New ham questions

Discussion in 'On-Air Operations - Q&A' started by K2ROT, Jul 27, 2020.

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  1. K2ROT

    K2ROT Ham Member QRZ Page

    Questions at the end.

    After getting my Licence in May, I finally made first ssb contacts yesterday 7/26/2020

    I was attempting to call CQ on Friday night, but no response, even there were a lot of activity on 40 meters.
    I do not know how to get in contact with some one having conversation and did not want to interfere, however in 3 hours I could not find any one calling CQ or, as mentioned before, responding to mine.

    So on Sunday 26, I went to 40 meters again and close to midday was able to finally establish 4 contacts. All 4 were calling CQ.
    My first contact ever was W1JHY.

    I also had a very pleasant 10-15 minutes conversation with W2XC about 400 km away.

    I was operating g90 with 20w and handmade dipole.

    1)I had a contact with W1NVT. He mentioned numbers "3103" - what does that mean?

    2)How do I log the contacts? What is the way to do it?( I started to do it in but noticed that some hams say in their bio that they don`t do it there for some reason?)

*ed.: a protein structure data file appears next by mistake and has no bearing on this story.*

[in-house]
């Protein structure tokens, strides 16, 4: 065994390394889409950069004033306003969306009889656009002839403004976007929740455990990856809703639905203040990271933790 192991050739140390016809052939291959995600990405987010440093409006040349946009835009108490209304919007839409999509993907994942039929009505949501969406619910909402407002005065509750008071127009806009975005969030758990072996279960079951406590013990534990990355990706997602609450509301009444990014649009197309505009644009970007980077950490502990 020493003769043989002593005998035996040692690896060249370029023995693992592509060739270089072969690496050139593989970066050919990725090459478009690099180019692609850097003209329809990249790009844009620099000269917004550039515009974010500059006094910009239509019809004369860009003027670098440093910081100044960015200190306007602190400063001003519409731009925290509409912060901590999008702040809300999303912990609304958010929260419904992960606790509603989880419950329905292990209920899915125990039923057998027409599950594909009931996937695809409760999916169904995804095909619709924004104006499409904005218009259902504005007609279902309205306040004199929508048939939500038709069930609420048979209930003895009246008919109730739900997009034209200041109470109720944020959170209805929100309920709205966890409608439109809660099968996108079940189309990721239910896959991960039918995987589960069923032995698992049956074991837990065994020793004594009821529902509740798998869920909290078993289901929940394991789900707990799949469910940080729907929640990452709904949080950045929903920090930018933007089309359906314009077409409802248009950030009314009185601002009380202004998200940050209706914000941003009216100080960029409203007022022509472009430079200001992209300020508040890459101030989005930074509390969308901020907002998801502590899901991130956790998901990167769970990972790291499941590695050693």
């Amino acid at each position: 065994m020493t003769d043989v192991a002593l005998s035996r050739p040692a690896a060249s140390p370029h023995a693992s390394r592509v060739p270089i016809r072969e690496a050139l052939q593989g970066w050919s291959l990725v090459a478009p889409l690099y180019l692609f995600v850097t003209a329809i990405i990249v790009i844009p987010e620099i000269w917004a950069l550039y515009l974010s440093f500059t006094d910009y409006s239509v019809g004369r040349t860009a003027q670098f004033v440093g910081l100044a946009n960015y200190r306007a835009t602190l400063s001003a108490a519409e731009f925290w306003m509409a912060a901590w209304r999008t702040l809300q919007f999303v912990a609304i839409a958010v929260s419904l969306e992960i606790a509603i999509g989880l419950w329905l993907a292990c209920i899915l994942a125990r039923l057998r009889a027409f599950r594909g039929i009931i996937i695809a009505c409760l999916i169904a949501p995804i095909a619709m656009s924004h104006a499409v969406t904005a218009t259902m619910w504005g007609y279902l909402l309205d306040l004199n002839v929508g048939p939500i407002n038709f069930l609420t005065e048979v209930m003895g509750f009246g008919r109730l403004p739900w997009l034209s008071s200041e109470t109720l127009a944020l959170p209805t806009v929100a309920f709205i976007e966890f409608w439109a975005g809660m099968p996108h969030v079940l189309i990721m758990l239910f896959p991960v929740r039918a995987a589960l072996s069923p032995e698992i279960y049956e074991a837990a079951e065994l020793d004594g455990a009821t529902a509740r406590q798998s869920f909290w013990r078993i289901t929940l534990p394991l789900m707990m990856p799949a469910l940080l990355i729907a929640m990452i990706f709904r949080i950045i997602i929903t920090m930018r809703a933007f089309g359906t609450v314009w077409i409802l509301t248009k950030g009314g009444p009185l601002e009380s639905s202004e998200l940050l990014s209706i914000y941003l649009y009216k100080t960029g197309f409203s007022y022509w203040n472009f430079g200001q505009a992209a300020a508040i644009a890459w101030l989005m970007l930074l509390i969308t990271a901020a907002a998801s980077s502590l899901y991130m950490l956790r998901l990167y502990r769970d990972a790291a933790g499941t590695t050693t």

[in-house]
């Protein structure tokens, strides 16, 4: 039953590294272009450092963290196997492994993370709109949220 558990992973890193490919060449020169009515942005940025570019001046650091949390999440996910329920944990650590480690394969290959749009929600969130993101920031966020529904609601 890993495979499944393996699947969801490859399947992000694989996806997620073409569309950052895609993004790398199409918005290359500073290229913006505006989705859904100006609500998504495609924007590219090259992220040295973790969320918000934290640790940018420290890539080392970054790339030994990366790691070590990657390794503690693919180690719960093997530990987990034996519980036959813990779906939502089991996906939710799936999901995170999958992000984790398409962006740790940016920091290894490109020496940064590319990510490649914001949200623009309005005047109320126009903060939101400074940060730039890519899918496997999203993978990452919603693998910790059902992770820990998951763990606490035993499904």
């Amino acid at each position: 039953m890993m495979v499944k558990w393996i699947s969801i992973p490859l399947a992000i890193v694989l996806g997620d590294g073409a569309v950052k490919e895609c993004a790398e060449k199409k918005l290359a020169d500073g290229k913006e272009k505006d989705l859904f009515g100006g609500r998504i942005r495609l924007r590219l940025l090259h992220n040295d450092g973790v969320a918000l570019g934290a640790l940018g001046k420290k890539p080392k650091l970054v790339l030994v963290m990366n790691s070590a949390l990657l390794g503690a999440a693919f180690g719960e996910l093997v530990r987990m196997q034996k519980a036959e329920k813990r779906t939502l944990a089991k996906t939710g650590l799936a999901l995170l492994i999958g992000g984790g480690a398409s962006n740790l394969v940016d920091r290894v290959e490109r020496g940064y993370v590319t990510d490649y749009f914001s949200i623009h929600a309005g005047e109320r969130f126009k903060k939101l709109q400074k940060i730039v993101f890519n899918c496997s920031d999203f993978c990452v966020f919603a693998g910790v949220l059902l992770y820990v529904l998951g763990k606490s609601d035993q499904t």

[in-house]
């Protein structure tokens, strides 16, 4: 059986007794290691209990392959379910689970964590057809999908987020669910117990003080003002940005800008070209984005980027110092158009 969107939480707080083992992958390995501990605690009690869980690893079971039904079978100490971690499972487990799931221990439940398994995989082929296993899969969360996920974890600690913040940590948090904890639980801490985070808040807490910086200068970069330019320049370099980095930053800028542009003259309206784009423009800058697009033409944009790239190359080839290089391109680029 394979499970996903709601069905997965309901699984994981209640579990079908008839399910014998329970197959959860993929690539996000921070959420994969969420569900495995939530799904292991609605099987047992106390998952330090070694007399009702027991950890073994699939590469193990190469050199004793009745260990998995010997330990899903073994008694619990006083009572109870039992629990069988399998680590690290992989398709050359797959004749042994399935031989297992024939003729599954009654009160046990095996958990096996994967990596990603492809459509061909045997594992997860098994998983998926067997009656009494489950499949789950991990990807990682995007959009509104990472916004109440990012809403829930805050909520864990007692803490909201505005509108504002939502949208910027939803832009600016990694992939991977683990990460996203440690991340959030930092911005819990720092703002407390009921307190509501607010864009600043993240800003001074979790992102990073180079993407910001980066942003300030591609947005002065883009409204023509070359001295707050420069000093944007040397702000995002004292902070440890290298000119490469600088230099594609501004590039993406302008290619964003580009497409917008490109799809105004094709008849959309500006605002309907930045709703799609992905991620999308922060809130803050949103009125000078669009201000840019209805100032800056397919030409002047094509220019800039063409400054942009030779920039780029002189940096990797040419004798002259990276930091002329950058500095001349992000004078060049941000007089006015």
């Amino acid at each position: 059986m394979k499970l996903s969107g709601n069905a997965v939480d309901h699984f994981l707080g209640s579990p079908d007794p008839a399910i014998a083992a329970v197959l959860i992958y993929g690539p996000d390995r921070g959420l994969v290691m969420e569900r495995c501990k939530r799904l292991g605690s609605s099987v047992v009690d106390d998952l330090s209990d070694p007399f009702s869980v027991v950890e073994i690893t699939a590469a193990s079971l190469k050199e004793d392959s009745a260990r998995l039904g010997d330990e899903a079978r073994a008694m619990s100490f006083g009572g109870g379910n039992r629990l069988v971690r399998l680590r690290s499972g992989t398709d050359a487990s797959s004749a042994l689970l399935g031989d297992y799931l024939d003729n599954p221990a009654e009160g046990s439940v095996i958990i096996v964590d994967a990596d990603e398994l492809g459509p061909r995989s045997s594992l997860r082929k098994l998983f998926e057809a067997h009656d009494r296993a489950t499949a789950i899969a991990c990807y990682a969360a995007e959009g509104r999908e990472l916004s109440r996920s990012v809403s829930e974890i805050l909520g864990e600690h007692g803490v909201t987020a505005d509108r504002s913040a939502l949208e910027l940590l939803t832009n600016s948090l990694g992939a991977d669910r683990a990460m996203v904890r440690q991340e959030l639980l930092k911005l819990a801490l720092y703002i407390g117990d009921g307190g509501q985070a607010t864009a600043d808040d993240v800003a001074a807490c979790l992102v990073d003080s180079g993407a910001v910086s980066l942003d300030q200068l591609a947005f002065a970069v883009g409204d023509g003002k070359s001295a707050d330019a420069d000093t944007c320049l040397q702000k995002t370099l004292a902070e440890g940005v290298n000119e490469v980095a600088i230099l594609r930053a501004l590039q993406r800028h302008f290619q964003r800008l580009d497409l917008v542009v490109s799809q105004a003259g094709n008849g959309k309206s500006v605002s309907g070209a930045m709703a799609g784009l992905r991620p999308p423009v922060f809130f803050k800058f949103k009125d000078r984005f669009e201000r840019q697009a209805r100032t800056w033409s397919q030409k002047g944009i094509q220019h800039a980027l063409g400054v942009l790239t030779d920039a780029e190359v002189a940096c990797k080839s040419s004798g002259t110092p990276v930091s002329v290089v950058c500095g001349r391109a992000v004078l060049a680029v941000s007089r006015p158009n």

3)Friday night i have heard people calling CQ but they were saying also "contest". What does it mean?

    Thank you in advance for your answers. 73 K2ROT
    KF5KWO likes this.
  2. K1VSK

    K1VSK Ham Member QRZ Page

    1. No clue. If he was operating in a contest, that number relates to the contest exchange format.
    2. There are a myriad of computer logging programs, some free, among which you can select or simply follow the traditional paper log format. The log this site promotes isn’t very popular.
    3. They were seeking contacts for whatever contest was on-going at the time. There is some contest almost every weekend .
    K2ROT likes this.
  3. K7GQ

    K7GQ Subscriber QRZ Page

    To answer another of your questions, one would normally say "break" in-between transmission of a QSO in progress. This does not guarantee that they will allow you in - some don't mind break-ins while others very much do.

    There are usually a dozen contests each weekend and perhaps a dozen are significant over a period of a year. The best contest source at present is WA7BNM and most contests do not require you to be a member of anything. If you decide to participate, be sure to read and understand the rules so as not to cause unnecessary anguish to the other participants. Contests are a great way to work towards operating goals such as "Working All States" or "Working 100 Countries (DXCC)". Enjoy!
  4. KF5KWO

    KF5KWO Premium Subscriber QRZ Page